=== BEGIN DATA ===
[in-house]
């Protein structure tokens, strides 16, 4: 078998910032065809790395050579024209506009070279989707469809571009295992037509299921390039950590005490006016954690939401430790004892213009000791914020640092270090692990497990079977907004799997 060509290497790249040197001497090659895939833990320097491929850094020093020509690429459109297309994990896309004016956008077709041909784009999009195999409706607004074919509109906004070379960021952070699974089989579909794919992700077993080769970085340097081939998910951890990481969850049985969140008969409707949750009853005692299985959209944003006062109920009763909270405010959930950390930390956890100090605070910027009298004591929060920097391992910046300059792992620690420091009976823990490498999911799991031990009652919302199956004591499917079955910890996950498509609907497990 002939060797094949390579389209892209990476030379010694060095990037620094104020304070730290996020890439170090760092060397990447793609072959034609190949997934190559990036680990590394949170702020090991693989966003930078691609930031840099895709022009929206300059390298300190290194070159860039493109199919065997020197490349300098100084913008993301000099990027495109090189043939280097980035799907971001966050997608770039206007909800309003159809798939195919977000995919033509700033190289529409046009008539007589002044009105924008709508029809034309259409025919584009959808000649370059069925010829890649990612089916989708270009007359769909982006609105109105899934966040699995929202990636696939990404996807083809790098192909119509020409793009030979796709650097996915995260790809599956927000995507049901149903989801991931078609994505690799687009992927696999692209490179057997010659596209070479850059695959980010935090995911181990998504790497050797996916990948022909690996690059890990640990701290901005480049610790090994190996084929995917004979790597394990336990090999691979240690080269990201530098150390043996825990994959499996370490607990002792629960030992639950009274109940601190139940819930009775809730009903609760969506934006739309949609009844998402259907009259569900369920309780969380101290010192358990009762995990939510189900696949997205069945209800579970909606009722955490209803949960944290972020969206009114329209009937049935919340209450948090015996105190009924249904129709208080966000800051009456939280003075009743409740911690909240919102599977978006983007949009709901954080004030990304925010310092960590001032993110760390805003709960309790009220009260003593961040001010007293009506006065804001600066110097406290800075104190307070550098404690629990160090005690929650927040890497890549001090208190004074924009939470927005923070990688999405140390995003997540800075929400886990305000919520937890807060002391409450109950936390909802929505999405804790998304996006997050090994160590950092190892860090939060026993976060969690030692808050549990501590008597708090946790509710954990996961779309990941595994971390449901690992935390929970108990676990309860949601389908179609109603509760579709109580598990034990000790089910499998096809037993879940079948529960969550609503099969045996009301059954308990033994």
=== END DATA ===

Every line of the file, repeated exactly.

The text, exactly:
[in-house]
């Protein structure tokens, strides 16, 4: 078998910032065809790395050579024209506009070279989707469809571009295992037509299921390039950590005490006016954690939401430790004892213009000791914020640092270090692990497990079977907004799997 060509290497790249040197001497090659895939833990320097491929850094020093020509690429459109297309994990896309004016956008077709041909784009999009195999409706607004074919509109906004070379960021952070699974089989579909794919992700077993080769970085340097081939998910951890990481969850049985969140008969409707949750009853005692299985959209944003006062109920009763909270405010959930950390930390956890100090605070910027009298004591929060920097391992910046300059792992620690420091009976823990490498999911799991031990009652919302199956004591499917079955910890996950498509609907497990 002939060797094949390579389209892209990476030379010694060095990037620094104020304070730290996020890439170090760092060397990447793609072959034609190949997934190559990036680990590394949170702020090991693989966003930078691609930031840099895709022009929206300059390298300190290194070159860039493109199919065997020197490349300098100084913008993301000099990027495109090189043939280097980035799907971001966050997608770039206007909800309003159809798939195919977000995919033509700033190289529409046009008539007589002044009105924008709508029809034309259409025919584009959808000649370059069925010829890649990612089916989708270009007359769909982006609105109105899934966040699995929202990636696939990404996807083809790098192909119509020409793009030979796709650097996915995260790809599956927000995507049901149903989801991931078609994505690799687009992927696999692209490179057997010659596209070479850059695959980010935090995911181990998504790497050797996916990948022909690996690059890990640990701290901005480049610790090994190996084929995917004979790597394990336990090999691979240690080269990201530098150390043996825990994959499996370490607990002792629960030992639950009274109940601190139940819930009775809730009903609760969506934006739309949609009844998402259907009259569900369920309780969380101290010192358990009762995990939510189900696949997205069945209800579970909606009722955490209803949960944290972020969206009114329209009937049935919340209450948090015996105190009924249904129709208080966000800051009456939280003075009743409740911690909240919102599977978006983007949009709901954080004030990304925010310092960590001032993110760390805003709960309790009220009260003593961040001010007293009506006065804001600066110097406290800075104190307070550098404690629990160090005690929650927040890497890549001090208190004074924009939470927005923070990688999405140390995003997540800075929400886990305000919520937890807060002391409450109950936390909802929505999405804790998304996006997050090994160590950092190892860090939060026993976060969690030692808050549990501590008597708090946790509710954990996961779309990941595994971390449901690992935390929970108990676990309860949601389908179609109603509760579709109580598990034990000790089910499998096809037993879940079948529960969550609503099969045996009301059954308990033994």